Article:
Russ Hellickson was an outstanding wrestler at Wisconsin, and he also a member of the U.S. Olympic freestyle wrestling team in 1976 and 1980, winning a silver medal in 1976. Hellickson also played football for the Badgers.

These are just a few of the Olympians that are pictured in our collections. Check out more images of Carie Graves, Cindy Bremser, Bob Suter and the many other athletes that have been Badgers!

 

Wisconsin's African-American Pioneers

February is nationally known as Black History Month. University of Wisconsin Madison campus organizations have prepared various activities to celebrate. Visit the UW-Madison events calendar for more information on the films, art exhibitions, dance performances, and other Black History events planned around campus.

Our State of Wisconsin Collection contains great archive documents of the first African-American settlement in Wisconsin. Papers of Charles Shepard and other residents of the black settlement of Pleasant Ridge (now Beetown), Wisconsin, including letters, tax receipts, and community history. Shepard (Sheppard) was the head of the first African-American family to settle in what became a pioneer black community about five miles west of Lancaster, Wisconsin.

This collection of documents is a celebration of Black History in Wisconsin. We hope that you will take the time to look at the collection and are able to attend some of the activities on campus.

 

Bon Appetit: Badger Cookbooks

The UW Digital Collections recently went live with the Badger Bites: University of Wisconsin-Madison Cookbooks. Over the course of University history numerous campus-related organizations produced cookbooks. Containing more than just recipes, these cookbooks provide a look at how food has played a role in campus culture and identity. Whether designed for fundraising or for promotional purposes they capture a snapshot view of campus organizations of yore and the cultural environment surrounding them.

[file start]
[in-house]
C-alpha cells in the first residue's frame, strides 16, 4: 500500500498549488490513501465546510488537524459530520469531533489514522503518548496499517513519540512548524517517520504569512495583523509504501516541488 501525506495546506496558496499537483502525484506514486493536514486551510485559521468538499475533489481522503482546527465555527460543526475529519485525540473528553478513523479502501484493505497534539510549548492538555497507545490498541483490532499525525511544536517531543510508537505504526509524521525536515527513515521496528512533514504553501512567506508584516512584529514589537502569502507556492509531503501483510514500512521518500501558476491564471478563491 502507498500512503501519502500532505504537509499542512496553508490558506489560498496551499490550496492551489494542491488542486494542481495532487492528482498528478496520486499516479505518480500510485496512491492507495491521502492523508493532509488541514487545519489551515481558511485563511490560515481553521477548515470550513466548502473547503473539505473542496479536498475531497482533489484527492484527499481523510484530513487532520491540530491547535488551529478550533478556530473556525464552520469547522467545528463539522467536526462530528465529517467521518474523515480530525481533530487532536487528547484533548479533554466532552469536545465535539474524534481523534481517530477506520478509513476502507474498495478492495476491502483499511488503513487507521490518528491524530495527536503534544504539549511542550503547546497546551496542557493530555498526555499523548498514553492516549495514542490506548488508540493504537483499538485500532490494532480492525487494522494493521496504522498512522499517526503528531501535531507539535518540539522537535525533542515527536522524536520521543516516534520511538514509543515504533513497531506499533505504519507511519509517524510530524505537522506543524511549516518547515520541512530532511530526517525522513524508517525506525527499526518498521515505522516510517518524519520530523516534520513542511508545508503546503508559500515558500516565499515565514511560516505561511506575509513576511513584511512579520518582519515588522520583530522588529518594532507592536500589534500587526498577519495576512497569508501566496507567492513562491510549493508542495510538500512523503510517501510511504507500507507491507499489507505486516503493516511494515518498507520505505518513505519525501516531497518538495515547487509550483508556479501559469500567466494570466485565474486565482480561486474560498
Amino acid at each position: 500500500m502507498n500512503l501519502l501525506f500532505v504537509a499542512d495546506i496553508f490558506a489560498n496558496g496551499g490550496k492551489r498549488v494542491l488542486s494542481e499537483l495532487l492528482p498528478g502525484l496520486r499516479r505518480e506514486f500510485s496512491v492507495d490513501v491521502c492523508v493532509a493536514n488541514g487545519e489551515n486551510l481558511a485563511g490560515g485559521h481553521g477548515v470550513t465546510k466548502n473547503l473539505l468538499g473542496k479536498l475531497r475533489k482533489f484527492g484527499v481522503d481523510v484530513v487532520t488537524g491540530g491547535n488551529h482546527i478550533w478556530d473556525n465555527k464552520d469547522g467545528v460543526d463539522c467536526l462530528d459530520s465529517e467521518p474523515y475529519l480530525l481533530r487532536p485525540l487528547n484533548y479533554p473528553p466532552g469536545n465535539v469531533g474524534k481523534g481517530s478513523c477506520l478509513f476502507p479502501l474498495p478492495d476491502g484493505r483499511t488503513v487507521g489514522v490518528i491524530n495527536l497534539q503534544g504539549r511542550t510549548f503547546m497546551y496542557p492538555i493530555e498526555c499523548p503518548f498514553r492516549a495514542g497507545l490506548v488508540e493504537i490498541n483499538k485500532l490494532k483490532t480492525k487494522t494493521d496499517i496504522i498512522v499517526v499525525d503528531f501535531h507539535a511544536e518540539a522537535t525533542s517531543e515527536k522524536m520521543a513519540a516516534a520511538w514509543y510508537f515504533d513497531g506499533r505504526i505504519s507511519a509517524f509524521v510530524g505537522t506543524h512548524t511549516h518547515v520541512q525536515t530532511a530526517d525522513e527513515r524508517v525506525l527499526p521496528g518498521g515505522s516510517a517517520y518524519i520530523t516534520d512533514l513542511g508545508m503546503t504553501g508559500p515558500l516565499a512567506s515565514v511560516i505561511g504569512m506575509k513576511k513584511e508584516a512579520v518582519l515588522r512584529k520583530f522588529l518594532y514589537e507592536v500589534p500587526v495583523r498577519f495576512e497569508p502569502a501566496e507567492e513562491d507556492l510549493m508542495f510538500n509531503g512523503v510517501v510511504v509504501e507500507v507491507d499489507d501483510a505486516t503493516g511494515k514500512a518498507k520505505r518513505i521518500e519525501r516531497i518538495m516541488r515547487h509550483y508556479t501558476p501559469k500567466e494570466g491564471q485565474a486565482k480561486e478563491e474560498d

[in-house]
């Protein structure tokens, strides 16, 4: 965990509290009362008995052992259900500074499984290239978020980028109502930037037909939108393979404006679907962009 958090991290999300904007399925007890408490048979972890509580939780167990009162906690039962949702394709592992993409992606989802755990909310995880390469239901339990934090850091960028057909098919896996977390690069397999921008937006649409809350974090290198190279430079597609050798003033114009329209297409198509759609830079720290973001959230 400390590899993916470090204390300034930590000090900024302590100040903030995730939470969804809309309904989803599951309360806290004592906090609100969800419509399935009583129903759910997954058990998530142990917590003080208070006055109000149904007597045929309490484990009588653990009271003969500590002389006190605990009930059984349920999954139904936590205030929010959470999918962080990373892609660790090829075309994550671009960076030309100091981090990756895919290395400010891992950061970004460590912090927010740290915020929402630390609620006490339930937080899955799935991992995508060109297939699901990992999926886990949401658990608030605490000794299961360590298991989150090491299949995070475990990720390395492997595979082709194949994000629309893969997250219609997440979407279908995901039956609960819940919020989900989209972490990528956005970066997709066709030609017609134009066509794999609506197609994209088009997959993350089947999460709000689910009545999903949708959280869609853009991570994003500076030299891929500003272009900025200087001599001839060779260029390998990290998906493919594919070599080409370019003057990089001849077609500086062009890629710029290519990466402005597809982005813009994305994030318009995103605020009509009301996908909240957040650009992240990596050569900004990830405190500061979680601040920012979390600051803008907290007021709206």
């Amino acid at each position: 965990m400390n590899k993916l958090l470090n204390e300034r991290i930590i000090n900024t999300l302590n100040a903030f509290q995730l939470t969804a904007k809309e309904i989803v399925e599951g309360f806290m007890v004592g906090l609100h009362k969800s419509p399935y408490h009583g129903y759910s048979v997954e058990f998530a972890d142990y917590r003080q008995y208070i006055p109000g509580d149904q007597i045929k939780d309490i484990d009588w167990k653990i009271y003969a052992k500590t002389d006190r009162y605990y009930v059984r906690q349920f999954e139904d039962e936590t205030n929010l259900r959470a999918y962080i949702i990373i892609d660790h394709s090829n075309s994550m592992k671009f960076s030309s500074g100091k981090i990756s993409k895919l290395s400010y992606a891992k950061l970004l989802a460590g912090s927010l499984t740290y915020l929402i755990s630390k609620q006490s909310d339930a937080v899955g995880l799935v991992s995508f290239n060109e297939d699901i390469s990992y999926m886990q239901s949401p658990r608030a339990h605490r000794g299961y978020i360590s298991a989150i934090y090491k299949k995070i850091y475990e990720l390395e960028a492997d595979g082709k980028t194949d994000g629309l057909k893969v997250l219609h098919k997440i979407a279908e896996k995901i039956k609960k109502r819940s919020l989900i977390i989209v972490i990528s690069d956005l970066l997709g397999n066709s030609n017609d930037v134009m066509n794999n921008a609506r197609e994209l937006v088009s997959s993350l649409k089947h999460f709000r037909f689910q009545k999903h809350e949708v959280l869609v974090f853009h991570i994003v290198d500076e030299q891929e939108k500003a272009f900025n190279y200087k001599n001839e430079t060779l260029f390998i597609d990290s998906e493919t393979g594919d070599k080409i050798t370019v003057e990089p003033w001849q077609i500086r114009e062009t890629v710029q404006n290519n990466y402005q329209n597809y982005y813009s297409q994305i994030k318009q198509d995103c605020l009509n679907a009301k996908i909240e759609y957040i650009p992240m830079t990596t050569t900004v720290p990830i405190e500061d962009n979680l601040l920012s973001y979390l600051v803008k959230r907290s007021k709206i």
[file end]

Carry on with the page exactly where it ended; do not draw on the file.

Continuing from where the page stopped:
The Associated Women Students produced the cookbook pictured on the left as a new feature of Coeds’ Week in 1955. The book, called Bucky’s Favorite Foods, contains “tried and true” favorites of faculty, staff, and students at the University. Recipes were contributed by campus notables such as Carson Gulley, legendary campus dining hall chef, and Mrs. Alan Ameche, the wife of the UW football legend.

Delta Sigma Epsilon (1914-1956) was one of several sororities to produce a cookbook. Food Fare was produced by the “Friendship House Board” as “a book of recipes assembled to help convert our dream of FRIENDSHIP HOUSE, into a reality.”

These cookbooks are a glimpse into past student organizations on the UW Madison campus. They also might contain recipes you will want to try out, bon appetit!

 

Winter Carnival Blast from the Past

For all the UW-Madison students on campus, it's that time of year again, the Winter Carnival! Hoofers Winter Carnival is a weekend of events centered around fun in the outdoors. This year features an open skating rink on the Memorial Union Terrace and the sunken Statue of Liberty from 1979. Memorial Union. This year the Winter Carnival will have open ice skating on the terrace, a Broomball tournament, an ice sculpture contest, carriage rides and other fun winter activities. Check out the Hoofers Winter Carnival site for more details.

Here at the UWDCC we have great historic images of this event. The top picture shows a sled race during the Winter Carnival of 1984. On the right is an image on women's broomball hockey which was played on Lake Mendota in the 50s! And the bottom picture is from the 1950s featuring a ski jump competition.

These images and more of our great Winter Carnival pictures can be found at our University of Wisconsin Collection. Check out more of our images and go out to the Hoofers Winter Carnival this weekend for fun winter activities!

 


Page 20 of 22

News Archive